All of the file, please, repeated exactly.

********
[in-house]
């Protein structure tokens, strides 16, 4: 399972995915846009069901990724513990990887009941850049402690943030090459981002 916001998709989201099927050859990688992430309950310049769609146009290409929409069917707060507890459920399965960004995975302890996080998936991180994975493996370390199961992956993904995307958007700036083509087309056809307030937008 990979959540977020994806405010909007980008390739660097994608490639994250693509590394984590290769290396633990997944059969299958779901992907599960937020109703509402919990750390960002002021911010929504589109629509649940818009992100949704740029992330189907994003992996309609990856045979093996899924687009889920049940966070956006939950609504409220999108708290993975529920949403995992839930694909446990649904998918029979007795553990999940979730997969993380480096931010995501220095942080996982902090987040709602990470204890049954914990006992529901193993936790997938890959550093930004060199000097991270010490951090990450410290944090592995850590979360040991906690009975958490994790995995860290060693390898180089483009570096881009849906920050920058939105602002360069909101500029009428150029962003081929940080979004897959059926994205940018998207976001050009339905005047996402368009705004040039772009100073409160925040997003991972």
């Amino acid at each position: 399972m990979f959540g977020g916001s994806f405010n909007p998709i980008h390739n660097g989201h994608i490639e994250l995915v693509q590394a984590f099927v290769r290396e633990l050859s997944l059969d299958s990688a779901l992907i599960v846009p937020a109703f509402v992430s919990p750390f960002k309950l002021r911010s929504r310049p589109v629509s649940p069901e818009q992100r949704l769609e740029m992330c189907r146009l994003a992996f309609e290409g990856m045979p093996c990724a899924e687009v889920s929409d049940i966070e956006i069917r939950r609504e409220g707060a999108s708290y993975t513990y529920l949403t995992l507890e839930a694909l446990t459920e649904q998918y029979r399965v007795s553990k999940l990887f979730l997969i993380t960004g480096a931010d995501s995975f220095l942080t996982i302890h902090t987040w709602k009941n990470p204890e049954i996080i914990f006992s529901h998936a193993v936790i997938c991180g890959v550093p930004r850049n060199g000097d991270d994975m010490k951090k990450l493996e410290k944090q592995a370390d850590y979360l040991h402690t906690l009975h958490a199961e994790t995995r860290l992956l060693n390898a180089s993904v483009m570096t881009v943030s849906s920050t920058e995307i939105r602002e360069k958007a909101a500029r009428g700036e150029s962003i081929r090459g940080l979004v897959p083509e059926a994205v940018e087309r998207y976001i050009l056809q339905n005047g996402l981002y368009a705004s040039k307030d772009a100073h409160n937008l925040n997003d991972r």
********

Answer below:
[in-house]
């Protein structure tokens, strides 16, 4: 399972995915846009069901990724513990990887009941850049402690943030090459981002 916001998709989201099927050859990688992430309950310049769609146009290409929409069917707060507890459920399965960004995975302890996080998936991180994975493996370390199961992956993904995307958007700036083509087309056809307030937008 990979959540977020994806405010909007980008390739660097994608490639994250693509590394984590290769290396633990997944059969299958779901992907599960937020109703509402919990750390960002002021911010929504589109629509649940818009992100949704740029992330189907994003992996309609990856045979093996899924687009889920049940966070956006939950609504409220999108708290993975529920949403995992839930694909446990649904998918029979007795553990999940979730997969993380480096931010995501220095942080996982902090987040709602990470204890049954914990006992529901193993936790997938890959550093930004060199000097991270010490951090990450410290944090592995850590979360040991906690009975958490994790995995860290060693390898180089483009570096881009849906920050920058939105602002360069909101500029009428150029962003081929940080979004897959059926994205940018998207976001050009339905005047996402368009705004040039772009100073409160925040997003991972």
């Amino acid at each position: 399972m990979f959540g977020g916001s994806f405010n909007p998709i980008h390739n660097g989201h994608i490639e994250l995915v693509q590394a984590f099927v290769r290396e633990l050859s997944l059969d299958s990688a779901l992907i599960v846009p937020a109703f509402v992430s919990p750390f960002k309950l002021r911010s929504r310049p589109v629509s649940p069901e818009q992100r949704l769609e740029m992330c189907r146009l994003a992996f309609e290409g990856m045979p093996c990724a899924e687009v889920s929409d049940i966070e956006i069917r939950r609504e409220g707060a999108s708290y993975t513990y529920l949403t995992l507890e839930a694909l446990t459920e649904q998918y029979r399965v007795s553990k999940l990887f979730l997969i993380t960004g480096a931010d995501s995975f220095l942080t996982i302890h902090t987040w709602k009941n990470p204890e049954i996080i914990f006992s529901h998936a193993v936790i997938c991180g890959v550093p930004r850049n060199g000097d991270d994975m010490k951090k990450l493996e410290k944090q592995a370390d850590y979360l040991h402690t906690l009975h958490a199961e994790t995995r860290l992956l060693n390898a180089s993904v483009m570096t881009v943030s849906s920050t920058e995307i939105r602002e360069k958007a909101a500029r009428g700036e150029s962003i081929r090459g940080l979004v897959p083509e059926a994205v940018e087309r998207y976001i050009l056809q339905n005047g996402l981002y368009a705004s040039k307030d772009a100073h409160n937008l925040n997003d991972r």